Note: 2015 Dodge Charger pictured here.
Introduced in 1966 as a two-door coupe and revised in 1968 and 1971, the Dodge Charger quickly made a name for itself as one of the most important muscle cars ever built. The Charger nameplate started to fade as the oil crisis hit the United States in the early 1970s and disappeared completely in 1977. A fifth-generation model resurrected the brand in 1982, but the Charger was axed for the second time in 1987.
The iconic name was revived yet again in 2006, when the Charger became the vehicle we all know today: a four-door sedan. The sixth-generation model was built until 2010, when a brand-new, evolutionary iteration was unveiled. For the 2015 model year, the Charger received yet another overhaul, this time receiving brand new front and rear fascias and a revamped interior. As we’re moving toward the vehicle’s on-sale date, the refreshed Charger is rumored to become even more menacing, as Dodge is reportedly planning to drop the outrageous Hellcat engine under its bonnet.
Click past the jump to read more about the 2015 Dodge Charger SRT Hellcat.
Updated Aerodynamics, Insane Power and Torque
It’s no mystery that Dodge is planning to roll out a supercharged Charger sometime in the future, but, according to AutoGuide, the Hellcat-powered sedan could break cover as soon as this fall. Naturally, the Charger will benefit from the same 707 horsepower and 650 pound-feet of torque as the Challenger Hellcat SRT , making it the most powerful sedan in the full-size segment.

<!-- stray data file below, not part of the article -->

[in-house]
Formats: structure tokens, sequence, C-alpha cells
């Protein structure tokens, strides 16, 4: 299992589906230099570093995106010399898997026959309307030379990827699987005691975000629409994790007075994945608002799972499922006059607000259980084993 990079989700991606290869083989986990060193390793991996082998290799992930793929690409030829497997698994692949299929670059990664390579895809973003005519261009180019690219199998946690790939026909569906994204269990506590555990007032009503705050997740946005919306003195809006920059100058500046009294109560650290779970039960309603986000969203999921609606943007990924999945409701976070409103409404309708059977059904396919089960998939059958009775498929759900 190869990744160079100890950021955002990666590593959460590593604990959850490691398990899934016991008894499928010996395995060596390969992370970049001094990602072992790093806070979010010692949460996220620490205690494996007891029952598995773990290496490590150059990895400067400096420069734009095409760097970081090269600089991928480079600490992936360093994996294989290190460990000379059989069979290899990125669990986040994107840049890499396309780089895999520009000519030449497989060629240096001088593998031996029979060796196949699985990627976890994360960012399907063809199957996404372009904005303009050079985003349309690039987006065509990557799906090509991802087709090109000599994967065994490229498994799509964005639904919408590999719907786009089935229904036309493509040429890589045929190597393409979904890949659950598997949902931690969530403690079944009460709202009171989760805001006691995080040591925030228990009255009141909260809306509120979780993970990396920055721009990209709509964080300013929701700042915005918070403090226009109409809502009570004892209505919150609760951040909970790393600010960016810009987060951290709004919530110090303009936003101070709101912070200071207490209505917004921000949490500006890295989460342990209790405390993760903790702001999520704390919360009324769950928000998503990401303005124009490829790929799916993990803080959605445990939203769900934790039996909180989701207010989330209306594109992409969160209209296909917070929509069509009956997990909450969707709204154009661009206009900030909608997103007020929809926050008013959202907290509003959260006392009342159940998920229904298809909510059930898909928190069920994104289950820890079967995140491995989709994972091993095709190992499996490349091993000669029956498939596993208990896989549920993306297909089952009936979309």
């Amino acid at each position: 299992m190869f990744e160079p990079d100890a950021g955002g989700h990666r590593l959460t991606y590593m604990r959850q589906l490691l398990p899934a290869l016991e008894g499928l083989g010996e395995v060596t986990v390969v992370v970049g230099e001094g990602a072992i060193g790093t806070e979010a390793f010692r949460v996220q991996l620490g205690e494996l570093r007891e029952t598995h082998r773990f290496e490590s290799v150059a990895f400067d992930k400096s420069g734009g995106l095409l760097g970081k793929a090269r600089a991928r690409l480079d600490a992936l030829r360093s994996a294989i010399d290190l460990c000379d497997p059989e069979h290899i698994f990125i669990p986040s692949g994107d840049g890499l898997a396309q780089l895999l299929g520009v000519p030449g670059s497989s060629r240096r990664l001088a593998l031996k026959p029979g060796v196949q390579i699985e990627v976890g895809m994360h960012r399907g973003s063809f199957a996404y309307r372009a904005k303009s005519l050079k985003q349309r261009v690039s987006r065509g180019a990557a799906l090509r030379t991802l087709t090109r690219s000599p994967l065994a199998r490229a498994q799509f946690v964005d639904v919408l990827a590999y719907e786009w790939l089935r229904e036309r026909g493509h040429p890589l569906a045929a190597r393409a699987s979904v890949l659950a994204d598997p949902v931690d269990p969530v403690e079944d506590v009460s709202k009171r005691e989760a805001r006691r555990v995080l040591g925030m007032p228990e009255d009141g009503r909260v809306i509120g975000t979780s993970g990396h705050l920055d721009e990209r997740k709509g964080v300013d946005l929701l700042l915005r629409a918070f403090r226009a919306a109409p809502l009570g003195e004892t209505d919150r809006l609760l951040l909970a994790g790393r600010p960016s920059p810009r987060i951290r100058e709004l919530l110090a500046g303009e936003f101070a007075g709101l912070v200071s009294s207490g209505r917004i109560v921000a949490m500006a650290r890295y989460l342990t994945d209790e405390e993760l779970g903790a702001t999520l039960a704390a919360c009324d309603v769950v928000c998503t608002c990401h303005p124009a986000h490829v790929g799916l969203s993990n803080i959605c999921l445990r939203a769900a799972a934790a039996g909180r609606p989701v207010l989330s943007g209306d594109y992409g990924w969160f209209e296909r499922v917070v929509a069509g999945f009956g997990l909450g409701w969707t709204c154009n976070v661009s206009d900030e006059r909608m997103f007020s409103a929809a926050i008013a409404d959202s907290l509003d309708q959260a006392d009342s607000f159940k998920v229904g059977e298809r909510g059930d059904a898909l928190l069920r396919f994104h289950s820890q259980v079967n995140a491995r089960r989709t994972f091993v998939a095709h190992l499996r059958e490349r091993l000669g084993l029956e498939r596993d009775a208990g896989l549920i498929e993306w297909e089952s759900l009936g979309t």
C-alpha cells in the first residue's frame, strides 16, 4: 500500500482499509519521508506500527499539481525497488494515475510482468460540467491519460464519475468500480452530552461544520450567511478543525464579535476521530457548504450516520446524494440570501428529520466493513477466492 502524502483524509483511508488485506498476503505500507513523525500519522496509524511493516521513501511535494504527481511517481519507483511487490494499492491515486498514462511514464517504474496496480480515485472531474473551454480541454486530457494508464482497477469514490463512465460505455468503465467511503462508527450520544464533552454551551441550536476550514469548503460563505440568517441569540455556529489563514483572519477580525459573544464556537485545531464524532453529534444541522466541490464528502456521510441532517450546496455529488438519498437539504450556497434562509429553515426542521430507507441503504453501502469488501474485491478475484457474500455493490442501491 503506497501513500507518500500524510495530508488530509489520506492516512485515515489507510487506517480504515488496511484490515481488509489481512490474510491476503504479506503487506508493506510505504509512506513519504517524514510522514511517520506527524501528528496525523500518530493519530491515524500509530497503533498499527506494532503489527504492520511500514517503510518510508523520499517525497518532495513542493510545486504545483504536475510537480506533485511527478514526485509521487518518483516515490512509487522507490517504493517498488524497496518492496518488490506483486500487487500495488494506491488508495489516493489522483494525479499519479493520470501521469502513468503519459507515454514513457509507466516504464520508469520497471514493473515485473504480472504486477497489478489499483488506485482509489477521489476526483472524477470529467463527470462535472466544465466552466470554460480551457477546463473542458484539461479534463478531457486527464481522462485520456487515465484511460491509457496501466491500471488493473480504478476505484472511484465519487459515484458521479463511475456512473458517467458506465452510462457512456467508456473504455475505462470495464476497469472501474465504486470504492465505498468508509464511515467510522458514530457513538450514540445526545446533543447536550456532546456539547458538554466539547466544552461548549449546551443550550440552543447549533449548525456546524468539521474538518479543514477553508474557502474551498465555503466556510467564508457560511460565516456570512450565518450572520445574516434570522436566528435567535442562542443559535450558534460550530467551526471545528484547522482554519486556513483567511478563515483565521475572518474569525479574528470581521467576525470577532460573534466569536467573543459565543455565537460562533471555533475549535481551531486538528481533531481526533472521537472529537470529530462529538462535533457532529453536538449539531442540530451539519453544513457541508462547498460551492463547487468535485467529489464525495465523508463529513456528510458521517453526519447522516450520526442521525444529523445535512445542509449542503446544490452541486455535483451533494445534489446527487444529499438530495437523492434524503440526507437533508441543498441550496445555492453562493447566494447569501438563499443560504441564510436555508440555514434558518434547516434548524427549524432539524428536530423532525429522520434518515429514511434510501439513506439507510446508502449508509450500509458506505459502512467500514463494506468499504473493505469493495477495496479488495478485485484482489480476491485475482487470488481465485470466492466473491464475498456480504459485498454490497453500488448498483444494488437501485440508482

The same source claims the Charger Hellcat will only become available with the TorqueFlite eight-speed automatic transmission, but we wouldn’t rule a six-speed manual out just yet. The Hellcat engine will not only make the Charger awfully powerful, but blistering quick too. Expect the supercharger, 6.2-liter, HEMI V-8 to propel the sedan from naught to 60 mph in less than four seconds and enable it to complete the quarter-mile in less than 12 seconds.
The huge amount of power will also come with proper aerodynamics, including reshaped bumpers, a large front splitter and a bigger spoiler at the rear. The dual air extractors will also find their way into the Charger’s hood, along with the Air Catcher inlet port. Wind tunnel-tuned side sills and "Supercharged" fender badges will round off the sedan’s unique, menacing appearance.
Since the Charger’s traditional U.S. rivals, the Ford Taurus and the Chevrolet Impala, will be no match for the Hellcat, we have to dig a little deeper into V-8 territory for the proper rigs. The closest four-door muscle car that comes to mind is the Australian-designed Chevrolet SS. Based on the brand-new Holden Commodore, the SS carries a massive 6.2-liter V-8 that delivers 415 horsepower and 415 pound-feet of torque through a six-speed automatic transmission. The rear-wheel-drive sedan charges from naught to 60 mph in 4.9 seconds.
Sure, these figures are nowhere near those of a Charger Hellcat SRT, but the SS is quite affordable compared to the supercharged Mopar. Priced from $45,770, the Chevy SS is cheaper than the current Charger SRT8 and fetches a lot less than the Hellcat will.
Gallery Chevrolet SS Performance
Those looking for more power will have to start looking for Mercedes-Benz dealerships and the E-Class sitting at the top of its range: the E63 AMG S-Model. Powered by a bi-turbo, 5.5-liter V-8 engine, this stylish and luxurious sedan leaves rubber marks on the pavement by means of 577 horsepower and 590 pound-feet of torque. Although it lacks exactly 130 ponies when compared to the Charger Hellcat, the E63 AMG fights back with superior dynamics and luxury features.
Still, the German sedan is quite the fast machine from 0 to 60 mph, achieving the sprint in only 3.6 seconds thanks to its 4MATIC, all-wheel-drive configuration. Pricing-wise, the E63 AMG S-Model costs $99,770 before options, making it at least $40,000 more expensive than the Charger Hellcat SRT.